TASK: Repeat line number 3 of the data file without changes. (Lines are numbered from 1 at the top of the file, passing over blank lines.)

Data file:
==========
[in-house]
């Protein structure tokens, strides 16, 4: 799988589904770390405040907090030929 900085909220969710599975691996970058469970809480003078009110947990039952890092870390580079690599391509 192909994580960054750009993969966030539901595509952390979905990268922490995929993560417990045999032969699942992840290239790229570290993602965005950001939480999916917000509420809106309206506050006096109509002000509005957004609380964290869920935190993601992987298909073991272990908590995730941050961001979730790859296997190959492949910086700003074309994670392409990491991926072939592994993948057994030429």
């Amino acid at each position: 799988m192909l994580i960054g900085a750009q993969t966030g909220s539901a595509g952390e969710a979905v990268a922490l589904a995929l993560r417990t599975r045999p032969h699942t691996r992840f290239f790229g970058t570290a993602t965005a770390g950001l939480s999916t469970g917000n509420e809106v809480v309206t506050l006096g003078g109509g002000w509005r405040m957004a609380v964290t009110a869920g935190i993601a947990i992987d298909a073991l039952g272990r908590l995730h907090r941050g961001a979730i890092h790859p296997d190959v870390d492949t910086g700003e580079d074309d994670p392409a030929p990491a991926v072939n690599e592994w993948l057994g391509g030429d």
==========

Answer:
């Amino acid at each position: 799988m192909l994580i960054g900085a750009q993969t966030g909220s539901a595509g952390e969710a979905v990268a922490l589904a995929l993560r417990t599975r045999p032969h699942t691996r992840f290239f790229g970058t570290a993602t965005a770390g950001l939480s999916t469970g917000n509420e809106v809480v309206t506050l006096g003078g109509g002000w509005r405040m957004a609380v964290t009110a869920g935190i993601a947990i992987d298909a073991l039952g272990r908590l995730h907090r941050g961001a979730i890092h790859p296997d190959v870390d492949t910086g700003e580079d074309d994670p392409a030929p990491a991926v072939n690599e592994w993948l057994g391509g030429d």